1. ^ But it has been noted that no sister is mentioned in the message Vitellius sent to Titianus threatening his family.[17]

ReferencesEdit

  1. ^ a b Bittarello, Maria Beatrice (October 2009). "The Construction of Etruscan 'Otherness' in Latin Literature". Greece & Rome. Cambridge University Press on behalf of The Classical Association. 55 (2): 211–233. doi:10.1017/S0017383509990052. JSTOR 40389197.
  2. ^ Raepsaet-Charlier, Marie-Thérèse (1987). Prosopographie des femmes de l'ordre sénatorial: Ier-IIe siècles. Académie Royale de Belgique. Classe des Lettres. Fonds René Draguet. Vol. 1. Isd. p. 599. ISBN 9789068310863.
  3. ^ Heil, Matthäus; Wachtel, Klaus, eds. (2006). Prosopographia Imperii Romani Saec I, II, III. De Gruyter. pp. 51–53. ISBN 9783110193169.
  4. ^ Antiquitas: Abhandlungen zur alten Geschichte. Vol. 31. R. Habelt Verlag. 1982. p. 443.
  5. ^ Craven, Maxwell (2019). The Imperial Families of Ancient Rome. Stroud, England: Fonthill Media. ISBN 9781781557389.
  6. ^ Gens Titia stemma, Strachan
  7. ^ Adriana, Emiliozzi (1983). "Sull'epitaffio del 67 a. C. nel sepolcro dei Salvii a Ferento". Mélanges de l'école française de Rome (in Italian): 701–717 – via Persee.fr.
  8. ^ Ottavianelli, Giovanna (2019). "Sulle tracce di un imperatore di origini ferentiensi: Marcus Salvius Otho" (PDF). Archeotuscia.com (in Italian). pp. 25–29. Retrieved 2021-11-15.
  9. ^ Suetonius (1855). The Lives of the Twelve Caesars. Bohn's Classical Library. Vol. 77. Translated by Thomson, Alexander; Forester, Thomas. University of California: H.G. Bohn. p. 416.
  10. ^ Syme, Ronald (1989). The Augustan Aristocracy (illustrated and revised ed.). Clarendon Press. p. 169. ISBN 9780198147312.
  11. ^ Goldsworthy, Adrian (2014). Augustus: From Revolutionary to Emperor. Hachette UK. ISBN 9780297864264.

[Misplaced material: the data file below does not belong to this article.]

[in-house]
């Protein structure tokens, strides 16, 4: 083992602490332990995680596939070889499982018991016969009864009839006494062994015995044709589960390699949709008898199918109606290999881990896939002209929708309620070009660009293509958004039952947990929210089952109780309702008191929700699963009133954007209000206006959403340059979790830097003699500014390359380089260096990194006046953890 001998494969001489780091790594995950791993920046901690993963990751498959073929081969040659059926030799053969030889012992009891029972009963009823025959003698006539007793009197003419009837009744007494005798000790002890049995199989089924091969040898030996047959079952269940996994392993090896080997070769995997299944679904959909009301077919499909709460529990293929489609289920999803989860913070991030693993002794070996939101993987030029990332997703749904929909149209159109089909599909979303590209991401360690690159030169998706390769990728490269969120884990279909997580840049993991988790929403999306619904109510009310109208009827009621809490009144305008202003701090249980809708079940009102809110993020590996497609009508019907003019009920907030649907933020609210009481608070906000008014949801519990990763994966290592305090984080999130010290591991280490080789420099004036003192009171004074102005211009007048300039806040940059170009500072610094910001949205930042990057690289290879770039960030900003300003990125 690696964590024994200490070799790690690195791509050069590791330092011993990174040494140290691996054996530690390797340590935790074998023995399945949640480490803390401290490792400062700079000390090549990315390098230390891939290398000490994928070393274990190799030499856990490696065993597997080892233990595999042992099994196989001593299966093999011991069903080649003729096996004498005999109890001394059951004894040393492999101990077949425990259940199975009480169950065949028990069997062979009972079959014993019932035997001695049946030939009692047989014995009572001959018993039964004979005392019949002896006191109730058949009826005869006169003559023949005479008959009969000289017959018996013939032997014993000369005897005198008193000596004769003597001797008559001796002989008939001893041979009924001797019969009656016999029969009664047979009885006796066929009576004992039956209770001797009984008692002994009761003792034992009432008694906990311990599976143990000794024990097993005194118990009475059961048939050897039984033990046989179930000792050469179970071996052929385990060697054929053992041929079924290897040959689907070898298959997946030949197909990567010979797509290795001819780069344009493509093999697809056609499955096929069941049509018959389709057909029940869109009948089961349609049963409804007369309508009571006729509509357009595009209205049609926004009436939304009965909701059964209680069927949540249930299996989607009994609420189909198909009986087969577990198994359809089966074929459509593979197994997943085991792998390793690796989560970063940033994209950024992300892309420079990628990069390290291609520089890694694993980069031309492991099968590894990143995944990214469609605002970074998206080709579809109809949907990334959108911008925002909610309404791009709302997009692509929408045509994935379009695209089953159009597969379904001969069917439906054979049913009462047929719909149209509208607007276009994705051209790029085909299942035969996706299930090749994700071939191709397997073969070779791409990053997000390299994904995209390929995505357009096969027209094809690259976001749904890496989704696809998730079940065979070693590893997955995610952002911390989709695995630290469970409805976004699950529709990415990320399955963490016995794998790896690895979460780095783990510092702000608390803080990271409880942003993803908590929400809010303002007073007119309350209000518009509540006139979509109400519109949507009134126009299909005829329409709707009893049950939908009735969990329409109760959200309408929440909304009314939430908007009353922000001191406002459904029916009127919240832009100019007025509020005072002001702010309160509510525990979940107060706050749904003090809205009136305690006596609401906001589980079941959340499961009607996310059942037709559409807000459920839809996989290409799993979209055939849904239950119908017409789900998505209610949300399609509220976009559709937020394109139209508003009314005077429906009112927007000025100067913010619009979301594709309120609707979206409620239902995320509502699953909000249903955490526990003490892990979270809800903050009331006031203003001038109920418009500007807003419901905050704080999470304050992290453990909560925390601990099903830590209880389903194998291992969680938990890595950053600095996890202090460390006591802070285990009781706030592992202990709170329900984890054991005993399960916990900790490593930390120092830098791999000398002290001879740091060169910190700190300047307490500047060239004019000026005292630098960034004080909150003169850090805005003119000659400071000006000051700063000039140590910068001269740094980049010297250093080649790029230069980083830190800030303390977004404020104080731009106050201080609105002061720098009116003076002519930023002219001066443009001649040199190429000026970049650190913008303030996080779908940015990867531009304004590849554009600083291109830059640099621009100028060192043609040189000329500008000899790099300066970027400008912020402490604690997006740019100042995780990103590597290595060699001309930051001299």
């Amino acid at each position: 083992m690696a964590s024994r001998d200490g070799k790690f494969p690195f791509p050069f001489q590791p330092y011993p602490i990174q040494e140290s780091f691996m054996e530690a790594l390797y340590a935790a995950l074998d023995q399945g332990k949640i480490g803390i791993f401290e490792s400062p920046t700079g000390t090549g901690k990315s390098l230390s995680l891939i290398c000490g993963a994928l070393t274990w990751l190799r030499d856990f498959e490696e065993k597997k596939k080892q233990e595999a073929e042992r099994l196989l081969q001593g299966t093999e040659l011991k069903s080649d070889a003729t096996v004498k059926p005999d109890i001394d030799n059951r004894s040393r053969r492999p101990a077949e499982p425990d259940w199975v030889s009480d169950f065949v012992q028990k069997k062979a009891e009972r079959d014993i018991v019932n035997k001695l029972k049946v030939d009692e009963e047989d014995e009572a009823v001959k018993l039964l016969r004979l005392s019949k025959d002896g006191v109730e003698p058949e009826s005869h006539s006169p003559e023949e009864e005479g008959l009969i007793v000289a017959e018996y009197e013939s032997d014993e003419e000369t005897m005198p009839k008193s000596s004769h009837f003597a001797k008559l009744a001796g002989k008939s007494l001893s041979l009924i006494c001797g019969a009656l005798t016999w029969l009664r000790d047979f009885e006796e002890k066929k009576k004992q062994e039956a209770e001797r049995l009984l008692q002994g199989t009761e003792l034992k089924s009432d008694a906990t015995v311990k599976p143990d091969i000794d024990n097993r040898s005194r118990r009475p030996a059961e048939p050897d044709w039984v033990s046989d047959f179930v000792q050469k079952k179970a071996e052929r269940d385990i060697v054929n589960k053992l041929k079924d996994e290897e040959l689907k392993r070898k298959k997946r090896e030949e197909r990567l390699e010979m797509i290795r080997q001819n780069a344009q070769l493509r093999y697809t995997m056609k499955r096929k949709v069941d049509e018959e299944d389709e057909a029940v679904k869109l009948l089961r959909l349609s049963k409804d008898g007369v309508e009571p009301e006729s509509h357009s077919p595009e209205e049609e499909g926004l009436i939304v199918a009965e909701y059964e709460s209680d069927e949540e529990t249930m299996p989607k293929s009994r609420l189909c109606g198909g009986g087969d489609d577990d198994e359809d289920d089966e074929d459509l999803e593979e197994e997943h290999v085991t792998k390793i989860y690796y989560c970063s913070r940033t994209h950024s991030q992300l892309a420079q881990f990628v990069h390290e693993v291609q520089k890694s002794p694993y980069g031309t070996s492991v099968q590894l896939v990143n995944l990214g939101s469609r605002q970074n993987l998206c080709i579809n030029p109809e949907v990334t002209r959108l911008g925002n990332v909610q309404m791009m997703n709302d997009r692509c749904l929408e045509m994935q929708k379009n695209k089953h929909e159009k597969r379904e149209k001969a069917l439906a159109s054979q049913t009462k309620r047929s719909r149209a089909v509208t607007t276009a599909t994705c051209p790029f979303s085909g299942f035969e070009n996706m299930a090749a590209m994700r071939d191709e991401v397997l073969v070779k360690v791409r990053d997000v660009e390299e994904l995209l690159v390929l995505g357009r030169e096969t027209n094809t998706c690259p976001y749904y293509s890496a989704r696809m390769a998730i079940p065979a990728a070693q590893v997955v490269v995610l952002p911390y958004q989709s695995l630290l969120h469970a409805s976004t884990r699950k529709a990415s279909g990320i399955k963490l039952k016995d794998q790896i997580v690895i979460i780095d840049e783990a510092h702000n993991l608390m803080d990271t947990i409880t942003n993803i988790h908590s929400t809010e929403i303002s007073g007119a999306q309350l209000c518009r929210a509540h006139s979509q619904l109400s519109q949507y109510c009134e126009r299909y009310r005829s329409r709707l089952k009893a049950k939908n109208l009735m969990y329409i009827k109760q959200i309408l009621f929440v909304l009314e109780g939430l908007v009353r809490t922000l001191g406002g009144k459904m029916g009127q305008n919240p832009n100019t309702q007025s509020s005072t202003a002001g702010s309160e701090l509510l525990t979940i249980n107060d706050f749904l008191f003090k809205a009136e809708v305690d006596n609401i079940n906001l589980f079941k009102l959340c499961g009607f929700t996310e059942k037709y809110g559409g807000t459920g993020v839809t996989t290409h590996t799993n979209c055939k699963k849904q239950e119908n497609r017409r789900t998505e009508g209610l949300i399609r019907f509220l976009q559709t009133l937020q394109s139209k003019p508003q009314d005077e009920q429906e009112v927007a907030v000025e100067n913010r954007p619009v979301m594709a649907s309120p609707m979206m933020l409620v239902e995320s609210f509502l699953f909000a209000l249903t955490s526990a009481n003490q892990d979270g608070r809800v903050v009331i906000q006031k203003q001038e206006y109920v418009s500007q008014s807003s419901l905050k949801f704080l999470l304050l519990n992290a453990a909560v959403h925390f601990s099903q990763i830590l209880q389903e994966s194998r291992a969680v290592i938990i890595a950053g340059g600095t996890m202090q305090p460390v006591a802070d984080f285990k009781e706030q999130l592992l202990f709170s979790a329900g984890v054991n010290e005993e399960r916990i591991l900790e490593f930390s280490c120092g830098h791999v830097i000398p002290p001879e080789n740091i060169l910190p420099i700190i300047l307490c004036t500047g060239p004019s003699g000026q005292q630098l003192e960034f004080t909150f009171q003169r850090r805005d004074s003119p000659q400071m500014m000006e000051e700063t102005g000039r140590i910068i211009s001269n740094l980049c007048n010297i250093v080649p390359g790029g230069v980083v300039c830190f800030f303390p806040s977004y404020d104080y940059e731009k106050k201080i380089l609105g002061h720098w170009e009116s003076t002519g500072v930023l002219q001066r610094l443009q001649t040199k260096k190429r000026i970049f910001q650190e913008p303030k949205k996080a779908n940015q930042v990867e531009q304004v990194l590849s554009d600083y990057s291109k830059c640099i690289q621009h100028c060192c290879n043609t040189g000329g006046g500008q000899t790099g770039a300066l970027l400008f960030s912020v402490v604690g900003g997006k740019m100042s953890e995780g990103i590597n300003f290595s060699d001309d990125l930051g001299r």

12. ^ Highet, Gilbert (2015). The Speeches in Vergil's Aeneid. Princeton University Press. p. 95. ISBN 9781400869466.
  13. ^ a b c Bowman, Alan K.; Champlin, Edward; Lintott, Andrew (1996). The Cambridge Ancient History. Cambridge University Press. p. 217. ISBN 9780521264303.
  14. ^ Murison, Charles L. (1993). Galba, Otho and Vitellius: Careers and Controversies. Georg Olms Verlag. p. 141. ISBN 9783487097565.
  15. ^ Ancient Society. Vol. 3–5. Katholieke Universiteit te Leuven. 172. p. 185.
  16. ^ Ash, Rhiannon, ed. (2007). Corneli Taciti Historiarum, Band 2. Cambridge Greek and Latin Classics. Cambridge University Press. p. 223. ISBN 9780521814461.
  17. ^ Murison, Charles L. (1993). Galba, Otho and Vitellius: Careers and Controversies. Georg Olms Verlag. p. 141. ISBN 9783487097565. Diese Warnung ist gagen Otho und die gesamte domus der Salvier gerichtet, so dass man sich wundert, warum nicht auch die Schwester mit einhezogen wird.
  18. ^ Dupuy, Trevor Nevitt; Johnson, Curt; Bongard, David L. (1992). The Harper encyclopedia of military biography. HarperCollins. p. 563.
  19. ^ Murison, Charles L. (1993). Galba, Otho and Vitellius: Careers and Controversies. Georg Olms Verlag. p. 142. ISBN 9783487097565.

External linksEdit

Political offices
Preceded by Roman consul
July–December 33
with Gaius Octavius Laenas
Succeeded by